Bam Bam

Gold Supporter
Sep 14, 2019
47
Columbia, SC
Thanks all. There are corner benches which believe it or not I suggested removing as well. I must be a mean pool owner. The water depth issue was just a thought to reduce surface area maintenance and water consumption. In 20 years if I’m not wearing concrete shoes I guess I’ll have to do it all over. Better to look forward to resurfacing 9 feet than be 6 feet under!
 
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lazygirl1978

Gold Supporter
Oct 20, 2018
201
Missouri
My first thought was: NO ONE USES THE CORNER BENCHES?! This blew me away. Then I wondered --- just what kind of corner benches are they? I've read that if they're small, then no one uses them. They need to seat two people to attract use, I think. Anyway, your corner benches are probably huge, so I'm just stunned. Everybody loves the benches here. Not just for sitting! I prefer to exit via the benches, and I like to prowl around the deep end and try to glide the little torpedo toy things onto the benches for sport. My 7yo and I enjoy this little competition.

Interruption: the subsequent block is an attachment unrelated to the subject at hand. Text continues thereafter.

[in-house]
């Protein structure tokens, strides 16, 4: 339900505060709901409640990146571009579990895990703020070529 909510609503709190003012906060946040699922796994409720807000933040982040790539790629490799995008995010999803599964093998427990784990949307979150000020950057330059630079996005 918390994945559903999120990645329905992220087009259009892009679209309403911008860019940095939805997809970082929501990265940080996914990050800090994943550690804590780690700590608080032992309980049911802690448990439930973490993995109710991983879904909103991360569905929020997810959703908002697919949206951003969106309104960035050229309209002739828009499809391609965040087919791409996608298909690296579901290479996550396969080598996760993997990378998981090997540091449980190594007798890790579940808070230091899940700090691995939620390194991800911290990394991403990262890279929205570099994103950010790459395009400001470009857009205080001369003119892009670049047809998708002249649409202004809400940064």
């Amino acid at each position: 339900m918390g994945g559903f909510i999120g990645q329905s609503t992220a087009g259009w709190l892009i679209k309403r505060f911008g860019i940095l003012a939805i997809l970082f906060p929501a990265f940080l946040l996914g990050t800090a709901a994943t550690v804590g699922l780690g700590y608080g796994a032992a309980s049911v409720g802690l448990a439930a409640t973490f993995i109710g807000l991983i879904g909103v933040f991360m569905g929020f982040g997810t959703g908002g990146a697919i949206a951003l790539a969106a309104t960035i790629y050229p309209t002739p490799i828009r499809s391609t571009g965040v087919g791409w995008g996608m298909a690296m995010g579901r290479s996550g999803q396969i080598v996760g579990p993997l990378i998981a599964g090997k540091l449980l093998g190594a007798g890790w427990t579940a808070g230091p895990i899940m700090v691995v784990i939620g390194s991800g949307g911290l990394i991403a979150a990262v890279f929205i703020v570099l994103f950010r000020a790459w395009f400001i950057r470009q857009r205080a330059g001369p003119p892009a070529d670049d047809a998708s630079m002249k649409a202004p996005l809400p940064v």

One question: I'd be surprised if depth has anything to do with water consumption. Seems like water loss happens at the surface, and the surface has no idea how deep it is (except it might be warmer up there in a shallow pool...which means shallow pool loses more water?).
 
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YippeeSkippy

Mod Squad
LifeTime Supporter
Jan 17, 2012
11,390
Evans, Georgia
4' deep is very shallow, and I think would be a turn off for any potential future owners if that is of concern. It would be for us.
Yes, for me also. Not only that but in hotter climates the more shallow pools gets swampy feeling in the hottest part of summer. No thanks!

If people aren't in the deep end also, you don't have the right type of floats or floating chairs to folks to laze in there too. Drink in hand, floating on a simple noodle with my legs hanging yet not touching the floor of the pool is a lovely time...... but diving in is what I miss the most!

Maddie :flower: